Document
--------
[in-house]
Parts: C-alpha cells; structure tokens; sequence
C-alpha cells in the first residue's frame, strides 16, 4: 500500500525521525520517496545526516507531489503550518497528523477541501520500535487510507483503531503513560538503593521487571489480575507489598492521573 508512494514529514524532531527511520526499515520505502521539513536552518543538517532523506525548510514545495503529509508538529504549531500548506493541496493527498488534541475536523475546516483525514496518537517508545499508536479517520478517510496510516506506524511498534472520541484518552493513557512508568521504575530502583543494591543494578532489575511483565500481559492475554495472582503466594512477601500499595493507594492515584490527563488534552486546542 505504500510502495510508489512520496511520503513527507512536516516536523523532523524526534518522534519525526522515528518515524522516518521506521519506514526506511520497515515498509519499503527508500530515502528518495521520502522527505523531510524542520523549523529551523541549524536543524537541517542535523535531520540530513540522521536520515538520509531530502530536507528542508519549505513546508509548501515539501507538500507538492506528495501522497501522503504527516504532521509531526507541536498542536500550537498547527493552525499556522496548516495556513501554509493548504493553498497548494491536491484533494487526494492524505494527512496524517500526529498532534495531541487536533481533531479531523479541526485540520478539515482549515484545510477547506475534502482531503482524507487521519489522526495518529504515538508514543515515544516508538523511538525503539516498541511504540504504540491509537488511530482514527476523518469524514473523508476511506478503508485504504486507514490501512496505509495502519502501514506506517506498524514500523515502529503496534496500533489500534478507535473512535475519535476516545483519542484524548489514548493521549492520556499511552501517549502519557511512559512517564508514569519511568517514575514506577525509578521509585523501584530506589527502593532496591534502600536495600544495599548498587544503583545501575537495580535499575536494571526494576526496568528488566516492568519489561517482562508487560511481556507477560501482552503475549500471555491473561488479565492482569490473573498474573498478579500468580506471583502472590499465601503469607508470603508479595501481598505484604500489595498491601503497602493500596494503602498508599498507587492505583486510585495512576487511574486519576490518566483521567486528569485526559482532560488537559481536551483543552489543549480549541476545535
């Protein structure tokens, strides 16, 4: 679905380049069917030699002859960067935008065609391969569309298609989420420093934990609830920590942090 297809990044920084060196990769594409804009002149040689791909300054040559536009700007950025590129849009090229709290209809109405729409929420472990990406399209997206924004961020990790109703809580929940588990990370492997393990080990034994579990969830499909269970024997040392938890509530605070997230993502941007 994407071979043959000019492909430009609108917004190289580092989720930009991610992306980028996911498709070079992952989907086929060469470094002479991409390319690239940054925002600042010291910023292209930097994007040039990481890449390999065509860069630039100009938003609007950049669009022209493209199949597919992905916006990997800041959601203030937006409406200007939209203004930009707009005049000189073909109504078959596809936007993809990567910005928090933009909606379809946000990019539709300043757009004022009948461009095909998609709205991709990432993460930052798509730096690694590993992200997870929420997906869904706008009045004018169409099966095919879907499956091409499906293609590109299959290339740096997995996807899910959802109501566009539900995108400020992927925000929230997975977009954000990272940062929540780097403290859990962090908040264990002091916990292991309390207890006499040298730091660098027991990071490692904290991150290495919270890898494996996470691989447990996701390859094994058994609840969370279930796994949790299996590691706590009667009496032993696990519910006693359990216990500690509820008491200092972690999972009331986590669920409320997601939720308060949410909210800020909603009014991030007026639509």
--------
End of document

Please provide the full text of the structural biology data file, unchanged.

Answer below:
[in-house]
Parts: C-alpha cells; structure tokens; sequence
C-alpha cells in the first residue's frame, strides 16, 4: 500500500525521525520517496545526516507531489503550518497528523477541501520500535487510507483503531503513560538503593521487571489480575507489598492521573 508512494514529514524532531527511520526499515520505502521539513536552518543538517532523506525548510514545495503529509508538529504549531500548506493541496493527498488534541475536523475546516483525514496518537517508545499508536479517520478517510496510516506506524511498534472520541484518552493513557512508568521504575530502583543494591543494578532489575511483565500481559492475554495472582503466594512477601500499595493507594492515584490527563488534552486546542 505504500510502495510508489512520496511520503513527507512536516516536523523532523524526534518522534519525526522515528518515524522516518521506521519506514526506511520497515515498509519499503527508500530515502528518495521520502522527505523531510524542520523549523529551523541549524536543524537541517542535523535531520540530513540522521536520515538520509531530502530536507528542508519549505513546508509548501515539501507538500507538492506528495501522497501522503504527516504532521509531526507541536498542536500550537498547527493552525499556522496548516495556513501554509493548504493553498497548494491536491484533494487526494492524505494527512496524517500526529498532534495531541487536533481533531479531523479541526485540520478539515482549515484545510477547506475534502482531503482524507487521519489522526495518529504515538508514543515515544516508538523511538525503539516498541511504540504504540491509537488511530482514527476523518469524514473523508476511506478503508485504504486507514490501512496505509495502519502501514506506517506498524514500523515502529503496534496500533489500534478507535473512535475519535476516545483519542484524548489514548493521549492520556499511552501517549502519557511512559512517564508514569519511568517514575514506577525509578521509585523501584530506589527502593532496591534502600536495600544495599548498587544503583545501575537495580535499575536494571526494576526496568528488566516492568519489561517482562508487560511481556507477560501482552503475549500471555491473561488479565492482569490473573498474573498478579500468580506471583502472590499465601503469607508470603508479595501481598505484604500489595498491601503497602493500596494503602498508599498507587492505583486510585495512576487511574486519576490518566483521567486528569485526559482532560488537559481536551483543552489543549480549541476545535
């Protein structure tokens, strides 16, 4: 679905380049069917030699002859960067935008065609391969569309298609989420420093934990609830920590942090 297809990044920084060196990769594409804009002149040689791909300054040559536009700007950025590129849009090229709290209809109405729409929420472990990406399209997206924004961020990790109703809580929940588990990370492997393990080990034994579990969830499909269970024997040392938890509530605070997230993502941007 994407071979043959000019492909430009609108917004190289580092989720930009991610992306980028996911498709070079992952989907086929060469470094002479991409390319690239940054925002600042010291910023292209930097994007040039990481890449390999065509860069630039100009938003609007950049669009022209493209199949597919992905916006990997800041959601203030937006409406200007939209203004930009707009005049000189073909109504078959596809936007993809990567910005928090933009909606379809946000990019539709300043757009004022009948461009095909998609709205991709990432993460930052798509730096690694590993992200997870929420997906869904706008009045004018169409099966095919879907499956091409499906293609590109299959290339740096997995996807899910959802109501566009539900995108400020992927925000929230997975977009954000990272940062929540780097403290859990962090908040264990002091916990292991309390207890006499040298730091660098027991990071490692904290991150290495919270890898494996996470691989447990996701390859094994058994609840969370279930796994949790299996590691706590009667009496032993696990519910006693359990216990500690509820008491200092972690999972009331986590669920409320997601939720308060949410909210800020909603009014991030007026639509």